China-based e-commerce firm Alibaba Group will reportedly hold its highly-anticipated initial public offering in the U.S. and not Hong Kong, following failed negotiations over a listing in Asia. Alibaba's IPO will likely value the company at $100 billion or more, according to analysts, making the launch the most coveted since Facebook's debut on NASDAQ last year.
Alibaba officials – led by company chairman and Counselor Power 50 member Jack Ma – decided against listing in Hong Kong because they prefer a specific partnership structure that will help them retain absolute control even as the firm goes public. A Hong Kong listing policy might have allowed key investors – instead of Alibaba's founders and top personnel – to nominate a majority of board members.
Alibaba and listing officials in Hong Kong didn't release any official comments on Wednesday, although Charles Li, CEO of Hong Kong Exchanges & Clearing Ltd., wrote a thinly-veiled blog entry about the situation. "We need to look objectively at the issues and not be swayed by emotional arguments or be distracted by specific circumstances of any given company or issue," Li wrote. "In the end, we should take responsibility for doing what is right and best for Hong Kong, not just what is safe and easy."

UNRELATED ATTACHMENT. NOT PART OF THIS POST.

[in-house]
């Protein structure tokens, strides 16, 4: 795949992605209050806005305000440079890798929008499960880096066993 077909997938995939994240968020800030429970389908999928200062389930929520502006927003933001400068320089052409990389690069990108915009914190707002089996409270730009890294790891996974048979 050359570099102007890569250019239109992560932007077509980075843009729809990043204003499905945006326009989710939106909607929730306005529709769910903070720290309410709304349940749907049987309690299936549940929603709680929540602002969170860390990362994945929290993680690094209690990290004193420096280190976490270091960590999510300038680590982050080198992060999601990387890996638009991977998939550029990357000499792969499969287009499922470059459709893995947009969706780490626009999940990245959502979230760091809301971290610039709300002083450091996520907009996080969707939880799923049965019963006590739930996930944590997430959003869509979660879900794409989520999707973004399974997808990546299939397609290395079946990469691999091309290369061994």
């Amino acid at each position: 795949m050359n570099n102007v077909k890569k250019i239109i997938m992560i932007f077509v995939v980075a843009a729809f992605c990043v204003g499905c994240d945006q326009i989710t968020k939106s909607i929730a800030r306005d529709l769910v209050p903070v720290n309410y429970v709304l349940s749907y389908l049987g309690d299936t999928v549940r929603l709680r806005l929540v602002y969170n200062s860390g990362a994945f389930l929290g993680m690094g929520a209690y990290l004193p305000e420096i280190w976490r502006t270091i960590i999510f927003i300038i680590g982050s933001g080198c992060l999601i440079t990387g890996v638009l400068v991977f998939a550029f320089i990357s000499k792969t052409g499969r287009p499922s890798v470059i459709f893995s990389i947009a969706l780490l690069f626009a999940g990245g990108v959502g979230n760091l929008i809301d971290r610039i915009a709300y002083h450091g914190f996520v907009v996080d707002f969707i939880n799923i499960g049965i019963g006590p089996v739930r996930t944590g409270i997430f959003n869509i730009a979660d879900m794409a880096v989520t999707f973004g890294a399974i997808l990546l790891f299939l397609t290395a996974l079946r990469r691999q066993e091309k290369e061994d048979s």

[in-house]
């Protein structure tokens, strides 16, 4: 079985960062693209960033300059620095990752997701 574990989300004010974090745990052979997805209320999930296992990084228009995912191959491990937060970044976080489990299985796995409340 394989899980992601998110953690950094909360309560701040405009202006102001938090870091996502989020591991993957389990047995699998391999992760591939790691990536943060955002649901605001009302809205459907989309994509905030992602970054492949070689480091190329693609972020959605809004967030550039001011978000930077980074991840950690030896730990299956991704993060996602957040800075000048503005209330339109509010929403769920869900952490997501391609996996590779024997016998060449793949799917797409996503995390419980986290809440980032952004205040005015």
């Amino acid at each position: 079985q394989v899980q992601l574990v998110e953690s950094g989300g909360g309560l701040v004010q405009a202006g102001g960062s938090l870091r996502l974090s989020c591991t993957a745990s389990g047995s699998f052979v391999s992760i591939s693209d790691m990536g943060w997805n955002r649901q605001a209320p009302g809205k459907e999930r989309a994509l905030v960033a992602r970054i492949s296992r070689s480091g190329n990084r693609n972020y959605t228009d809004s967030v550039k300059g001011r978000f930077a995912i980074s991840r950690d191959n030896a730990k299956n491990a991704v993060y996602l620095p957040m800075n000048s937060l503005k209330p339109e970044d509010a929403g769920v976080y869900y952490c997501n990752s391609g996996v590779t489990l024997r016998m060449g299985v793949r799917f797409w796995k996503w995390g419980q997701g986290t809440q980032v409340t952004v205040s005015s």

It remains unclear whether Alibaba will list on the New York Stock Exchange or NASDAQ, although the former appears more likely, analysts contend. Alibaba has not chosen underwriters for the stock sale yet either, although leading firms like JPMorgan Chase, Credit Suisse and Morgan Stanley are among the most aggressive suitors. In such a substantial IPO, underwriters will assuredly collect millions of dollars in fees alone, according to experts.
Ma, a former schoolteacher, founded Alibaba in 1999 and has built the company into Asia's most powerful Internet firm. Company holdings include Alibaba.com, Taobao, Tmall.com and Alipay, each of which hold dominant market share positions in China. Alibaba, which operates websites where merchants can sell items – including promotional products – directly to consumers worldwide, had its Alibaba.com division listed publicly on the Hong King Exchange until the company took it private last year. Alibaba's 2012 revenues were estimated by analysts to be more than $4 billion.